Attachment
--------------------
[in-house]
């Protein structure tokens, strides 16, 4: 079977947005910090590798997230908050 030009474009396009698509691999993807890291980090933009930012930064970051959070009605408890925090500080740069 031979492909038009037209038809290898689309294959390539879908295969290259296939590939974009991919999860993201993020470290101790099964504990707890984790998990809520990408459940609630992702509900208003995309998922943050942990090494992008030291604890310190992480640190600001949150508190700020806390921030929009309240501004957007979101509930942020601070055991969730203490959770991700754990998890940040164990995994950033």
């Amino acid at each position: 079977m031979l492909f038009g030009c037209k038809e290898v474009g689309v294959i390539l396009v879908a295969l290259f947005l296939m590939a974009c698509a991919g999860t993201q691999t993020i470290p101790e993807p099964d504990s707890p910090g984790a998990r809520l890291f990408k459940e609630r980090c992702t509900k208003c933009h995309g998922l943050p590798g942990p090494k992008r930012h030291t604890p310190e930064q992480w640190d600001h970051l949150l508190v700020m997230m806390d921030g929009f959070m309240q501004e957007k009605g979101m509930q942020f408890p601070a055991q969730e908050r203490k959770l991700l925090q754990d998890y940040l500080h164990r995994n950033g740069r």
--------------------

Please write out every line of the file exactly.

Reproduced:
[in-house]
């Protein structure tokens, strides 16, 4: 079977947005910090590798997230908050 030009474009396009698509691999993807890291980090933009930012930064970051959070009605408890925090500080740069 031979492909038009037209038809290898689309294959390539879908295969290259296939590939974009991919999860993201993020470290101790099964504990707890984790998990809520990408459940609630992702509900208003995309998922943050942990090494992008030291604890310190992480640190600001949150508190700020806390921030929009309240501004957007979101509930942020601070055991969730203490959770991700754990998890940040164990995994950033």
């Amino acid at each position: 079977m031979l492909f038009g030009c037209k038809e290898v474009g689309v294959i390539l396009v879908a295969l290259f947005l296939m590939a974009c698509a991919g999860t993201q691999t993020i470290p101790e993807p099964d504990s707890p910090g984790a998990r809520l890291f990408k459940e609630r980090c992702t509900k208003c933009h995309g998922l943050p590798g942990p090494k992008r930012h030291t604890p310190e930064q992480w640190d600001h970051l949150l508190v700020m997230m806390d921030g929009f959070m309240q501004e957007k009605g979101m509930q942020f408890p601070a055991q969730e908050r203490k959770l991700l925090q754990d998890y940040l500080h164990r995994n950033g740069r």